His production didn’t follow suit. Gesicki finished with only 13 catches for 125 yards and a single touchdown, his year marred by the notable receptions he didn’t make, even though they were relatively few in number. Early in the season against Buffalo, he dropped two surefire touchdown passes on the same possession. A month later, Gesicki again found himself a wide-open target against Indiana, only to have the likely touchdown pass slip through his hands. When he suffered another drop in the open field in a midseason loss at Ohio State, he was as baffled as he was disappointed. “What’s going on?” he asked himself. “Why does this keep happening to me?”

A four-star prospect as rated by Rivals.com, Gesicki quickly dismissed one possible answer: that maybe his talent had simply been overrated coming out of high school. He decided instead that he had misunderstood the amount of work necessary to reach his elite potential, so he doubled down on the opportunities that were available to him. Or, as he now describes the process, he was able to mature.

“I was able to use the experiences that I went through, and I changed the way that I went about my daily work to get where I wanted to go my junior year,” Gesicki said. “I went from not staying after practice at all, not coming in at 10 o’clock at night... to just going all out and spending every second of my day thinking about how I’m going to get better and what I’m going to do.”

Gesicki and the rest of Penn State’s offense received another boost when Joe Moorhead joined the coaching staff as coordinator immediately after the 2015 regular season. Although Moorhead hadn’t seen firsthand the difficulties that the tight end had gone though, he did see the results of Gesicki’s determination to improve, and he knew he wanted to create an environment in which past struggles wouldn’t impede future development. Moorhead was confident that Gesicki could be a major asset, and as it turned out, that confidence was not misplaced.

Starting each game of the Nittany Lions’ 2016 Big Ten championship season, Gesicki exerted a tremendous influence. With 48 receptions for 679 yards and five touchdown catches, he finished second on the team in all three receiving categories. He was tops in receptions among tight ends in the conference, was a second-team All-Big Ten selection and set school records for both single-season catches and receiving yards by a tight end.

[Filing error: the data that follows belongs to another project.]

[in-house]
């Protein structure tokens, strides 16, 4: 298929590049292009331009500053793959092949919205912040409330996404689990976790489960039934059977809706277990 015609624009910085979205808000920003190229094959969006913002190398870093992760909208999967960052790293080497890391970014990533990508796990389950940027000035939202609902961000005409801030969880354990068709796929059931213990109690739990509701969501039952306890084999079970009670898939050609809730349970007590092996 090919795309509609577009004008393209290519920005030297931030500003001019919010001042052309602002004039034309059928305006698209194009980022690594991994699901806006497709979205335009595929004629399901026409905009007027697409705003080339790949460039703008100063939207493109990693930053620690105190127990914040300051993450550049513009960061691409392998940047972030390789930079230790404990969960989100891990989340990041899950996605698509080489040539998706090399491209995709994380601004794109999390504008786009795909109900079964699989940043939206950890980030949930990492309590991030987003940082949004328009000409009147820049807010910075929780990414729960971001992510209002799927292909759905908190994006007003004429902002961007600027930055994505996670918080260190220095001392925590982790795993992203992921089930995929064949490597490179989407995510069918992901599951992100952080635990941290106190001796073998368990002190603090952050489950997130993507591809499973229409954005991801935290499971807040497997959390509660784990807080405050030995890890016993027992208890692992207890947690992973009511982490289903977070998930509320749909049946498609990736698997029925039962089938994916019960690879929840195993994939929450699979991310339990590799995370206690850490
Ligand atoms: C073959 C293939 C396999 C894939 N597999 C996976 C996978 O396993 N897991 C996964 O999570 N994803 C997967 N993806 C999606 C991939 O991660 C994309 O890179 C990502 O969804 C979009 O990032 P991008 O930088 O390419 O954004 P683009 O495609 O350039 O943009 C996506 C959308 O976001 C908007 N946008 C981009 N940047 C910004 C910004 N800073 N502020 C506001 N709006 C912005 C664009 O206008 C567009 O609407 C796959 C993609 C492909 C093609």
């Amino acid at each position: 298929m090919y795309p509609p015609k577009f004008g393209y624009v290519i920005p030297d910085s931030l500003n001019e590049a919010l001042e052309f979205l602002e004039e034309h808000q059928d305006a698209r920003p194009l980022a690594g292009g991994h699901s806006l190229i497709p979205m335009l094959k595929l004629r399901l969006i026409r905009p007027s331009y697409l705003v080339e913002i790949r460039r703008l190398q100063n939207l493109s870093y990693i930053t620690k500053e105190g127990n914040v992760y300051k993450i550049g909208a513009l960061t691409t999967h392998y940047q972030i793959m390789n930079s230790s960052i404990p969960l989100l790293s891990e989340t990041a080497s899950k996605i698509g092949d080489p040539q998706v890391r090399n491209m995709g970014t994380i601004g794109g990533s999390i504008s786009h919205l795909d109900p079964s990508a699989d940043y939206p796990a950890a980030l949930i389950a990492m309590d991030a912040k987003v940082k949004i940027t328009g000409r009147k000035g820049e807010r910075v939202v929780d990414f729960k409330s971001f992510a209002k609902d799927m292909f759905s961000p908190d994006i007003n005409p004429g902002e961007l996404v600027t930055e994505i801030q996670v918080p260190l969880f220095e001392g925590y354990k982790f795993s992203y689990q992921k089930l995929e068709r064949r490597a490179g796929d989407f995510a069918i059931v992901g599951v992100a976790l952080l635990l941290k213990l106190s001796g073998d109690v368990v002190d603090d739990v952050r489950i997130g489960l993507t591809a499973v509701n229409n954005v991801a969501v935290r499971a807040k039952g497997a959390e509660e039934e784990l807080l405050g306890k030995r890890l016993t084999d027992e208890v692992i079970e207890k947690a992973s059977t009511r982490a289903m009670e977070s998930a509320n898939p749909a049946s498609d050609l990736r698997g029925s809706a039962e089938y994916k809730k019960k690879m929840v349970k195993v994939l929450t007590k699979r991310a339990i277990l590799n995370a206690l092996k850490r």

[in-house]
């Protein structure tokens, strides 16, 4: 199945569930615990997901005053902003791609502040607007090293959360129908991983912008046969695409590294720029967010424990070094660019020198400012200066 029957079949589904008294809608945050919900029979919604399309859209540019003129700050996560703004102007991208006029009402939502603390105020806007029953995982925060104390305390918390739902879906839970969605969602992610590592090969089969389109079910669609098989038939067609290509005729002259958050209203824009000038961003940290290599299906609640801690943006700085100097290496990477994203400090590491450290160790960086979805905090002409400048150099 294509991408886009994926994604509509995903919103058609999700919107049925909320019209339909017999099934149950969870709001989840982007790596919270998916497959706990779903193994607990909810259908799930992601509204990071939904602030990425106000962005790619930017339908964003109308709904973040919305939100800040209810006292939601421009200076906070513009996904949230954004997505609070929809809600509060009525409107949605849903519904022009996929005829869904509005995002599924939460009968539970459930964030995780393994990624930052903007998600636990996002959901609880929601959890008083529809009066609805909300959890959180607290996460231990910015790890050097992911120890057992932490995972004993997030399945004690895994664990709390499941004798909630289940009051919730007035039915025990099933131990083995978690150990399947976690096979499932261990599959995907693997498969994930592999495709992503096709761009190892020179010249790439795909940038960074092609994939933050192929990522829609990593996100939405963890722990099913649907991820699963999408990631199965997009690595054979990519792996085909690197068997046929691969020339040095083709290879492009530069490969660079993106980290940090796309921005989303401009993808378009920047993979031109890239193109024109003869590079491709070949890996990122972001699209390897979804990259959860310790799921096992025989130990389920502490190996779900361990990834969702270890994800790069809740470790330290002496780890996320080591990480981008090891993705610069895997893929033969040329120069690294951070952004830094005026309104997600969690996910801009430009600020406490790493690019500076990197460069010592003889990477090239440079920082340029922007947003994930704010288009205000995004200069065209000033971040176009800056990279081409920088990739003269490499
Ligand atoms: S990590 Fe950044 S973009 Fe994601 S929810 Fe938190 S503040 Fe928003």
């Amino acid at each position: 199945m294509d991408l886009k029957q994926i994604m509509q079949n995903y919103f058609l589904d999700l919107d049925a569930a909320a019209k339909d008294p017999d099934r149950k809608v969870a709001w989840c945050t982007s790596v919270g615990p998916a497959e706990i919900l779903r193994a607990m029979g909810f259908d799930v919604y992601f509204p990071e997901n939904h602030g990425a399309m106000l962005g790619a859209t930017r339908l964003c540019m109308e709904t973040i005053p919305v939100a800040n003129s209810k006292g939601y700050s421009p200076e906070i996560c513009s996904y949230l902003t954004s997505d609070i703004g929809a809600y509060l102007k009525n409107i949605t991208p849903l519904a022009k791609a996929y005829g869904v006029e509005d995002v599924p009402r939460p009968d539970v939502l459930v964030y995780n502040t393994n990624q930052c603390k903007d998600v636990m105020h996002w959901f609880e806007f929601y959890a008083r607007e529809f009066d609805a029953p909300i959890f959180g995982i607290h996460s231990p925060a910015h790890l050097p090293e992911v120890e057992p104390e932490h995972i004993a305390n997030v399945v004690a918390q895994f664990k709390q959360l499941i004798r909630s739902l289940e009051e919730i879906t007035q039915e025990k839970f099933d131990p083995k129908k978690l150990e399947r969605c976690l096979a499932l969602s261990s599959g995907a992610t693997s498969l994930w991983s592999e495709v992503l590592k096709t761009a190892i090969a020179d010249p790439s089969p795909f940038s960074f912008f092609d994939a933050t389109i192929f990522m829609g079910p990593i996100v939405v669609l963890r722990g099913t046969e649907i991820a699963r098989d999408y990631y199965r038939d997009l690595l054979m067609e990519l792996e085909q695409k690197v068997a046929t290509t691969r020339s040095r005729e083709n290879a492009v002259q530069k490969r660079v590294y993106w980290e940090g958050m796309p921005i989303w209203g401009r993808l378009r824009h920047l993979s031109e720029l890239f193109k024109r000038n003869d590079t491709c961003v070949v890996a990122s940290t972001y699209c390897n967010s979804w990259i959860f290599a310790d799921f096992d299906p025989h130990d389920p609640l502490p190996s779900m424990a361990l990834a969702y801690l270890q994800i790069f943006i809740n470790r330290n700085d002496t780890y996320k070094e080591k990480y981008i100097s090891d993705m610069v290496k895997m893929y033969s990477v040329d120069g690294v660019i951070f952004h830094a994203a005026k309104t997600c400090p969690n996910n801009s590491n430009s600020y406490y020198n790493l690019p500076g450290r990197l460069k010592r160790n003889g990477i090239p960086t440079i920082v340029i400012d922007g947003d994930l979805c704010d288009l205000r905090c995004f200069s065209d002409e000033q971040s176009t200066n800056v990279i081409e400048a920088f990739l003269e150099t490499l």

“It’s pretty cool,” Moorhead said. “To me, it was very rewarding to see a kid who had gone through a lot and had taken a lot of criticism for his performance to come out and have the type of season he did through how hard he worked. On top of everything he did as a player and his production, it was great to see him be able to bounce back and start playing at a level that everyone had anticipated with him coming in. Great for the kid.”

Determined to be an elite tight end for the Nittany Lions, Gesicki doesn’t view his story as a comeback. That implies a plot twist, and as far as he’s concerned, he’s been adhering to the same goals and standards that he brought with him to Penn State three years ago.

“People could use that, the underdog story and all that kind of stuff, but I don’t really consider myself that,” Gesicki said. “The expectations that I’ve held myself to in terms of individual work ethic and the results that I want to see haven’t changed.

“I think coming in here, people had high expectations for me and I had high expectations for myself. After that season, people’s expectations were lower than the ground and mine were still through the roof because I knew what I was capable of. I just had to go out and do the little things, work on my craft and just get some confidence going back my way. I knew I was going to be fine and would be able to put it all together.”

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To see the other stories featured in our 2017 Penn State Football Preseason Edition, check out the entire preview, HERE!

CLICK HERE TO ORDER YOUR PRESEASON EDITION OF BLUE WHITE ILLUSTRATED - $10!